The XDG specification talks about the XDG_CONFIG_HOME variable, but does not specify where it should be defined. Should we define it in /etc/X11/Xsession, or is it the window manager's config file that needs to define this?

I tried declaring it in /etc/environment as


but that didn't work, as it seems that $HOME is not defined when /etc/environment is parsed.

The only documentation I could find online was for Gentoo, where it was declared in /etc/env.d/90xsession

I'm using Ubuntu. What would be the general solution for Debian based distros?

6 Answers 6


In Arch Linux, this is defined by /etc/profile, using a /etc/profile.d script.

For Debian/Ubuntu, if there's a /etc/profile.d – create a similar script inside; if such a directory does not exist – edit /etc/profile itsef.

export XDG_CONFIG_HOME="$HOME/.config"

The /etc/environment file is parsed by pam_env, which treats it as simple name=value assignments. However, it also has /etc/security/pam_env.conf, which supports variable expansion and can be used for this purpose.

  • 7
    It's not in /etc/profile in Arch anymore, and is only once mentioned from /etc/profile.d/locale.sh. Sep 21, 2014 at 8:47

You don't need to define it anywhere, unless you want to change the default.

XDG Base Directory Specification clearly says:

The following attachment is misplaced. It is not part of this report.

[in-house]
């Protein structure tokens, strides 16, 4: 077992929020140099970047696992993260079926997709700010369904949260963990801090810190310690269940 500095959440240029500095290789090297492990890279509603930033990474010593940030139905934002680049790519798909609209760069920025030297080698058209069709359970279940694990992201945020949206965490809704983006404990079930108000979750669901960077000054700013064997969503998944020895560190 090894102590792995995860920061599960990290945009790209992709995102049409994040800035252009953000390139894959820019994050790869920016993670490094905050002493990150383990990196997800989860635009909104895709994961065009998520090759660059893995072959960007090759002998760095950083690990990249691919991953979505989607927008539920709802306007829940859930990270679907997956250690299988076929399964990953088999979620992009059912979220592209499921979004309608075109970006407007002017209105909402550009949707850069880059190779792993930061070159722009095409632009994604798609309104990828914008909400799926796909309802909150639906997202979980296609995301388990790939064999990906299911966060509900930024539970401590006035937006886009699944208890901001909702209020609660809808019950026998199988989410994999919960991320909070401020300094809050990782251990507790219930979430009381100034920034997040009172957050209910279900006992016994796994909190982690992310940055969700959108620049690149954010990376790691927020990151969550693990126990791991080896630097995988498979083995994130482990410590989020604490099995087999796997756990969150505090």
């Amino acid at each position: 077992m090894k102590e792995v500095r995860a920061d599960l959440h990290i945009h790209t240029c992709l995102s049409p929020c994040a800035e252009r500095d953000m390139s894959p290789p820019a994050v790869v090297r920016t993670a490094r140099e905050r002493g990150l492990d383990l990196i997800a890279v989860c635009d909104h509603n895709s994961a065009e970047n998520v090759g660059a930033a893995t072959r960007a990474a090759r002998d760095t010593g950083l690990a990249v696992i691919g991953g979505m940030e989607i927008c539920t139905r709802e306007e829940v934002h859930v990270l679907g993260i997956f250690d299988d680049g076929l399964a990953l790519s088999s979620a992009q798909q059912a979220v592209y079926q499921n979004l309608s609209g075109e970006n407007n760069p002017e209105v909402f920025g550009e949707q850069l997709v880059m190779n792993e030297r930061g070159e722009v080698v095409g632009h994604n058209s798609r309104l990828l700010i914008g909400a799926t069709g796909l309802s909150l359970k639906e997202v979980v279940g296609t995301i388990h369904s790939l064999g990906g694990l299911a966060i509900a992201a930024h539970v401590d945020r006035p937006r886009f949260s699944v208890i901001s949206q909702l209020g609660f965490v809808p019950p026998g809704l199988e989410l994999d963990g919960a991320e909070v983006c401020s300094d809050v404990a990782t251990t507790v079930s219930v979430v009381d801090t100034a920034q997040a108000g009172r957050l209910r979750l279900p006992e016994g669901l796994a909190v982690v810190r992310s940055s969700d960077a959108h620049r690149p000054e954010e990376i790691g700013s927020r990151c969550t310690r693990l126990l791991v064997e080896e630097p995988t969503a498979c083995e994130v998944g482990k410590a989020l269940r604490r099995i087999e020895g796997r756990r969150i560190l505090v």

If $XDG_CONFIG_HOME is either not set or empty, a default equal to $HOME/.config should be used.

So it is redundant to define it to the default value. All compliant applications will already use $HOME/.config

But, if you do want to change the default in a Debian/Ubuntu system, a suitable (but not the only and possibly not the best) place is:

  • For a system-wide change, affecting all users: /etc/profile
  • For your user only: ~/.profile
  • 7
    This answer is perfectly fine, theoretically, but there is plenty software around, which is not XDG Base Directory Specification compliant and a quattuordecillion of bugs stemming from this ignorance. Jul 30, 2015 at 11:44
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    @ManuelSchneid3r Very true, but for such software setting XDG_CONFIG_HOME will make little difference anyway, if any.
    – MestreLion
    Aug 2, 2015 at 9:19
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    There may be software that blindly uses XDG_CONFIG_HOME without following the spec, assuming that it's a standard Linux or even Unix feature rather than part of a third-party specification.
    – Eagle-Eye
    Dec 3, 2016 at 21:54
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    @mcnesium I'm saying it probably can't hurt. Though if possible, it would be better to fix the application itself and send the fix upstream.
    – Eagle-Eye
    Dec 6, 2016 at 19:03
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    FWIW, byobu uses XDG_CONFIG_HOME but does not fallback to $HOME/.config. Think of programs that adopt XDG_CONFIG_HOME but want to stay backward-compatible. May 29, 2020 at 6:57

Elaborating on the points in the other answers regarding setting variables to the fallback values:

If one is fine with the fallback values stated in the specification, setting environment variables to duplicate the fallbacks (ie: setting $XDG_CONFIG_HOME=$HOME/.config) is not pointless or dumb. Not every program will follow the spec correctly, and having the variable set can make copying and pasting much easier.